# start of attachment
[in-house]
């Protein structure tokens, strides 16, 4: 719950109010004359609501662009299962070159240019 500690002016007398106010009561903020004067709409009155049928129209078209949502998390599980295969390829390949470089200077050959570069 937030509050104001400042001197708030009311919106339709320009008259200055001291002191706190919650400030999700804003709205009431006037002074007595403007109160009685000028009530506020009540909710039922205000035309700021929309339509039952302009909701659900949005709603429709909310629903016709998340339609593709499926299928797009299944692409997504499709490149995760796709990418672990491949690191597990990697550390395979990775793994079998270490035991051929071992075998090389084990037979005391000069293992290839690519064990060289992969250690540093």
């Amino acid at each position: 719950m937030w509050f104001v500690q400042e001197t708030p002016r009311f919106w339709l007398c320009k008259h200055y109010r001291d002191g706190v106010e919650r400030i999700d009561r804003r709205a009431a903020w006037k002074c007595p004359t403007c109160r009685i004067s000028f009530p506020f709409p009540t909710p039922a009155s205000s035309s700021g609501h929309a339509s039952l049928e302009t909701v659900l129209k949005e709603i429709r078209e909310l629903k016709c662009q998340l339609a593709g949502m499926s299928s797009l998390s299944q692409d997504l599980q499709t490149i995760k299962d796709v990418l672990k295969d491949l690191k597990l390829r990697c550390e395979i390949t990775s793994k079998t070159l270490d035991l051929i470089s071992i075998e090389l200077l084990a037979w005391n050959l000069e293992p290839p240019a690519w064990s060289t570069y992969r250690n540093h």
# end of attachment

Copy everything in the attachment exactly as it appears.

[in-house]
């Protein structure tokens, strides 16, 4: 719950109010004359609501662009299962070159240019 500690002016007398106010009561903020004067709409009155049928129209078209949502998390599980295969390829390949470089200077050959570069 937030509050104001400042001197708030009311919106339709320009008259200055001291002191706190919650400030999700804003709205009431006037002074007595403007109160009685000028009530506020009540909710039922205000035309700021929309339509039952302009909701659900949005709603429709909310629903016709998340339609593709499926299928797009299944692409997504499709490149995760796709990418672990491949690191597990990697550390395979990775793994079998270490035991051929071992075998090389084990037979005391000069293992290839690519064990060289992969250690540093």
């Amino acid at each position: 719950m937030w509050f104001v500690q400042e001197t708030p002016r009311f919106w339709l007398c320009k008259h200055y109010r001291d002191g706190v106010e919650r400030i999700d009561r804003r709205a009431a903020w006037k002074c007595p004359t403007c109160r009685i004067s000028f009530p506020f709409p009540t909710p039922a009155s205000s035309s700021g609501h929309a339509s039952l049928e302009t909701v659900l129209k949005e709603i429709r078209e909310l629903k016709c662009q998340l339609a593709g949502m499926s299928s797009l998390s299944q692409d997504l599980q499709t490149i995760k299962d796709v990418l672990k295969d491949l690191k597990l390829r990697c550390e395979i390949t990775s793994k079998t070159l270490d035991l051929i470089s071992i075998e090389l200077l084990a037979w005391n050959l000069e293992p290839p240019a690519w064990s060289t570069y992969r250690n540093h």